TRIUMVIRATE OF TRIUMPH
With Jared Coreau, Eddie Pasquale and Cal Heeter working between the pipes, the Griffins have had three of the best goalies in the AHL this season.
Story and photos by Mark Newman
For a goaltender, the most important shot is always the next one. Whatever happened in the past is the past.
But if and when the Griffins’ goalies look back on the first five months of the 2016-17 season, they can’t help but be pleased by their good fortune and the success they’ve enjoyed in the process of helping the team reach the top of the AHL’s Central Division.
In fact, Griffins goaltending is in the hunt to capture the organization’s third AHL award for Outstanding Team Goaltending (Harry “Hap” Holmes Memorial Award), having previously won the award during the team’s first two seasons in the league (2001-02 and 2002-03).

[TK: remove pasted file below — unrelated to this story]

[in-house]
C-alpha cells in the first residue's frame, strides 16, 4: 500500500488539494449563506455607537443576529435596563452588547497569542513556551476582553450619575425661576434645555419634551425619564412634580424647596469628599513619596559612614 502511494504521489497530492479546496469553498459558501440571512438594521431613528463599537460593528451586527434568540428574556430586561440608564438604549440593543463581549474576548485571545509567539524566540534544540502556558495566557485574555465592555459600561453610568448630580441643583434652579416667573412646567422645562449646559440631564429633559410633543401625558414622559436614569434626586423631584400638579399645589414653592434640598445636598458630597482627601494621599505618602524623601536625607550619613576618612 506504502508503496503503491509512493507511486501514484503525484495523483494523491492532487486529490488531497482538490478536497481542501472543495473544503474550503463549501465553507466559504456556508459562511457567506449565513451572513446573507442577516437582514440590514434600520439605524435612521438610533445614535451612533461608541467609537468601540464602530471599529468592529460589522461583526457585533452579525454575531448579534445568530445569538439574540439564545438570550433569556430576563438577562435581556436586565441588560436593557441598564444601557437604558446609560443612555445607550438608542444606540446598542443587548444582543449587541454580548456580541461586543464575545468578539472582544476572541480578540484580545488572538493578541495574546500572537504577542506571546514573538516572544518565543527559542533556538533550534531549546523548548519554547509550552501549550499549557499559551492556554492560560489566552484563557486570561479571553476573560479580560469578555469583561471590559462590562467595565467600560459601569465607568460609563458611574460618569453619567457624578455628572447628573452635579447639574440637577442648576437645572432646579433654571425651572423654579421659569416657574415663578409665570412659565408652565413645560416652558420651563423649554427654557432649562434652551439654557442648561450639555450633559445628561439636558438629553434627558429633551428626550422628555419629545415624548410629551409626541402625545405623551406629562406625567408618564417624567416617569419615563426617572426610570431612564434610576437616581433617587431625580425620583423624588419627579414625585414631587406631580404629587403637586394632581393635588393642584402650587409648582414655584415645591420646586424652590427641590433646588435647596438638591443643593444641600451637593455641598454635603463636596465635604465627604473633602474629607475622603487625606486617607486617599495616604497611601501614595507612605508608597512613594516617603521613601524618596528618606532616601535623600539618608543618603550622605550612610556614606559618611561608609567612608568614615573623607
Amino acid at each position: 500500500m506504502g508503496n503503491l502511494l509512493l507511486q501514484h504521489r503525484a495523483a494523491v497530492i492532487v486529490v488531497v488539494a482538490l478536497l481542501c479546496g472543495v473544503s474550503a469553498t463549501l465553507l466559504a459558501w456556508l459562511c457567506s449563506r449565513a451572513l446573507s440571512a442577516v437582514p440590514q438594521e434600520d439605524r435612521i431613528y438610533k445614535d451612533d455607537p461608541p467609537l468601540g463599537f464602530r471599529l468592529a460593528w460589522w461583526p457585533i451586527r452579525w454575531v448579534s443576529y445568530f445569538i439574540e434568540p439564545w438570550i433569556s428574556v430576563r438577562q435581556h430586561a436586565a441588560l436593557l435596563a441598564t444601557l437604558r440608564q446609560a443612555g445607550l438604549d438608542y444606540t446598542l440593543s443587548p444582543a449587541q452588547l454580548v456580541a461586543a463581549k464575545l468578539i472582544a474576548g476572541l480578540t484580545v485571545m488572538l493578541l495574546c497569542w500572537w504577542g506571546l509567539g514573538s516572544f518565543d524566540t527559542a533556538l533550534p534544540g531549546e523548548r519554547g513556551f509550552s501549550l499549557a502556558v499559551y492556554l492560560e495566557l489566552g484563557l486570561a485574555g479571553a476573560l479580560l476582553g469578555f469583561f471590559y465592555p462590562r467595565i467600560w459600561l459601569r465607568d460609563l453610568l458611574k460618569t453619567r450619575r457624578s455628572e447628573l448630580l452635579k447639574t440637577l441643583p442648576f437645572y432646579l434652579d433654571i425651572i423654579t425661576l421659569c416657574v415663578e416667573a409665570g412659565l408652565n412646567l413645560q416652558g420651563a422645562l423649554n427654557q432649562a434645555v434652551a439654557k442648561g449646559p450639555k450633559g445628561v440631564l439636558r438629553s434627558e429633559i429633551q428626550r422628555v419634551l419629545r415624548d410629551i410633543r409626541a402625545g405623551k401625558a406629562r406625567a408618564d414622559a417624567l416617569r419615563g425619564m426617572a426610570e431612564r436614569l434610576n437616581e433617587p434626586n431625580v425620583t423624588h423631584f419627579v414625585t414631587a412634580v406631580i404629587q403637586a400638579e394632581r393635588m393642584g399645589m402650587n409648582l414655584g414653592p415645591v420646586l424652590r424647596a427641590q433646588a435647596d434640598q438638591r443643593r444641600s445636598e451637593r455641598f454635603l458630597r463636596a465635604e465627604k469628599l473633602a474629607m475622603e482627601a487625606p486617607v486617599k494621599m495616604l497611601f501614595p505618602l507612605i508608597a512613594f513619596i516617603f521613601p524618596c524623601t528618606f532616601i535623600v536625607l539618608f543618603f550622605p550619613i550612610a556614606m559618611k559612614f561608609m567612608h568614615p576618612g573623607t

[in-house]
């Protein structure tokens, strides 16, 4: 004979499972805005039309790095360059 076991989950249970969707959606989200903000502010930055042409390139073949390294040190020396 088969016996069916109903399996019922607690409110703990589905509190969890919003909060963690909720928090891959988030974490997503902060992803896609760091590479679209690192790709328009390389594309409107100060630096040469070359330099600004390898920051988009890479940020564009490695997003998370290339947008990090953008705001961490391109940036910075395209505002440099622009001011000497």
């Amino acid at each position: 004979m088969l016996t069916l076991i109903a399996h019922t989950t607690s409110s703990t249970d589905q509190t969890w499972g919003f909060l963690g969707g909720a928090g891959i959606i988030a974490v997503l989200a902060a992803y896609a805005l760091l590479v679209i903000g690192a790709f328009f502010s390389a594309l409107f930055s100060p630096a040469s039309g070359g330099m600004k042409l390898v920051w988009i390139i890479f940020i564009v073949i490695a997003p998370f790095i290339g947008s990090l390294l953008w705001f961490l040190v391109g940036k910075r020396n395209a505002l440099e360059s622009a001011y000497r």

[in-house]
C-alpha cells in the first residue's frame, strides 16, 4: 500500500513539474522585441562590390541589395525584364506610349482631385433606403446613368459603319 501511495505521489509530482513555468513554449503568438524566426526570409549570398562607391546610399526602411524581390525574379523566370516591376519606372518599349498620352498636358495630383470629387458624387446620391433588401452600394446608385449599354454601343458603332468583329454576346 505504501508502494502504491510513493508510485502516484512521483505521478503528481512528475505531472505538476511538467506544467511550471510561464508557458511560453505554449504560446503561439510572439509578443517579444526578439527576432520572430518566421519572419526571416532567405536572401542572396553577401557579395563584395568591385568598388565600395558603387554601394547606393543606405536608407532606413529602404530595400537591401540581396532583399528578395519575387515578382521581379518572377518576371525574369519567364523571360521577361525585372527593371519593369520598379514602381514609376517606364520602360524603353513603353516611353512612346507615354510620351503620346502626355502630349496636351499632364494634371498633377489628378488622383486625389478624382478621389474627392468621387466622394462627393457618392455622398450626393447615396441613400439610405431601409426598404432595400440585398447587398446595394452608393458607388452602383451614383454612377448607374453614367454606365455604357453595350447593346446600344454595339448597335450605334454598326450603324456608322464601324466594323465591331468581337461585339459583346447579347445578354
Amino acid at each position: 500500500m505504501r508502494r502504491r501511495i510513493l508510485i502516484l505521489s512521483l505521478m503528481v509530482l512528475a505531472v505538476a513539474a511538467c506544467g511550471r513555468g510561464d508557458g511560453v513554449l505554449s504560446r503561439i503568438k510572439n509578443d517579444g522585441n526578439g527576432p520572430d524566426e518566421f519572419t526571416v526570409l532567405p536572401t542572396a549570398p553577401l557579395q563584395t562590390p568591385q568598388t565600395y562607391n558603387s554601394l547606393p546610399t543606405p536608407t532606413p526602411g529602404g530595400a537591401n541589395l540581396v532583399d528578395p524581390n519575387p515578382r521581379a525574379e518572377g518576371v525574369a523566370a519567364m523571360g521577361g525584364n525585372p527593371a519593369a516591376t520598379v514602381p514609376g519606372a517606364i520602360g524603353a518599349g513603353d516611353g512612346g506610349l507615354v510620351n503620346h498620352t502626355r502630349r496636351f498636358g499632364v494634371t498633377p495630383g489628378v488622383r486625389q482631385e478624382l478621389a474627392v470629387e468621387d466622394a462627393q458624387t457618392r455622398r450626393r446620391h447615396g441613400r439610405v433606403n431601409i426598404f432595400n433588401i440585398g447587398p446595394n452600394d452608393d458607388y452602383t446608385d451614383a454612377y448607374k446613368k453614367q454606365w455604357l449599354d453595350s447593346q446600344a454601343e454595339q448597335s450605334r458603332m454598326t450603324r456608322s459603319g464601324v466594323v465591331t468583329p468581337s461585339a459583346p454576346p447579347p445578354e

Other than four starts by Jimmy Howard during two conditioning assignments from Detroit, the work between the pipes has been handled by the terrific trio of Jared Coreau, Eddie Pasquale and Cal Heeter, all of whom are enjoying seasons to remember:
• Ranked among the AHL’s Top 10 goalies, Coreau, 25, has spent more than two months with the Red Wings in Detroit, where he recorded his first NHL wins and shutouts;
• Entering March, Pasquale, 26, was enjoying the best goals against average and save percentage of his professional career, a vocation that has already spanned several seasons in the AHL and ECHL;
• With a 21-3 record compiled between Toledo and Grand Rapids this year, Heeter, 28, has recorded his most wins in a season since he was a teenager playing junior hockey.